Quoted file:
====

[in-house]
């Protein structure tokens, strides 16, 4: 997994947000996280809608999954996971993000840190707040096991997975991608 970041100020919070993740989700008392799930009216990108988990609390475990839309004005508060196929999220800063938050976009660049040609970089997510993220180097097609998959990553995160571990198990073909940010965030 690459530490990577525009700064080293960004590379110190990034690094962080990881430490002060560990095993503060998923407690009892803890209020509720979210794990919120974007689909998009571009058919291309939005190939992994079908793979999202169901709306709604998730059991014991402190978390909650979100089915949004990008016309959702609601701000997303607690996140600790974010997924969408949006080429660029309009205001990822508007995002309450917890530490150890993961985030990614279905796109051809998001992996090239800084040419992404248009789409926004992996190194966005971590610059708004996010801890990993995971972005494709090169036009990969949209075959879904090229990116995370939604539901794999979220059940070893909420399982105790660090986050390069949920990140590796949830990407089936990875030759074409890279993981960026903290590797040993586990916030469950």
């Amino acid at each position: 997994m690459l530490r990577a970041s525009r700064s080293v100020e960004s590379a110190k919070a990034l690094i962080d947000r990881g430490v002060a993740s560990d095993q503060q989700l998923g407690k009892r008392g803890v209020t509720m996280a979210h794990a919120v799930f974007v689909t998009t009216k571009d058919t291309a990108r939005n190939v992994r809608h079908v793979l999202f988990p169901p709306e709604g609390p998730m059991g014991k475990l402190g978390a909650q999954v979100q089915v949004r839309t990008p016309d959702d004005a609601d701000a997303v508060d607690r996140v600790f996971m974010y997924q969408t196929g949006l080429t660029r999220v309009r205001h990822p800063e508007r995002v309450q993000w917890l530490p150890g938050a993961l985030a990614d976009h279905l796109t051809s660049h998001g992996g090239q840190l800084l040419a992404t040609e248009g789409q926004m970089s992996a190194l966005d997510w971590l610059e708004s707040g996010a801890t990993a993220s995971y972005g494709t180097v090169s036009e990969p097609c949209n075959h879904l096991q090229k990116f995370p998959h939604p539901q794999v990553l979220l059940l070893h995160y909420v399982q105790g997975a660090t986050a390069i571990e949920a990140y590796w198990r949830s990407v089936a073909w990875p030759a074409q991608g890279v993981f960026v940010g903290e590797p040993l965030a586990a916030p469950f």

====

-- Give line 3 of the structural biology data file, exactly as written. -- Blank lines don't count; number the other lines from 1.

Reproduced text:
């Amino acid at each position: 997994m690459l530490r990577a970041s525009r700064s080293v100020e960004s590379a110190k919070a990034l690094i962080d947000r990881g430490v002060a993740s560990d095993q503060q989700l998923g407690k009892r008392g803890v209020t509720m996280a979210h794990a919120v799930f974007v689909t998009t009216k571009d058919t291309a990108r939005n190939v992994r809608h079908v793979l999202f988990p169901p709306e709604g609390p998730m059991g014991k475990l402190g978390a909650q999954v979100q089915v949004r839309t990008p016309d959702d004005a609601d701000a997303v508060d607690r996140v600790f996971m974010y997924q969408t196929g949006l080429t660029r999220v309009r205001h990822p800063e508007r995002v309450q993000w917890l530490p150890g938050a993961l985030a990614d976009h279905l796109t051809s660049h998001g992996g090239q840190l800084l040419a992404t040609e248009g789409q926004m970089s992996a190194l966005d997510w971590l610059e708004s707040g996010a801890t990993a993220s995971y972005g494709t180097v090169s036009e990969p097609c949209n075959h879904l096991q090229k990116f995370p998959h939604p539901q794999v990553l979220l059940l070893h995160y909420v399982q105790g997975a660090t986050a390069i571990e949920a990140y590796w198990r949830s990407v089936a073909w990875p030759a074409q991608g890279v993981f960026v940010g903290e590797p040993l965030a586990a916030p469950f």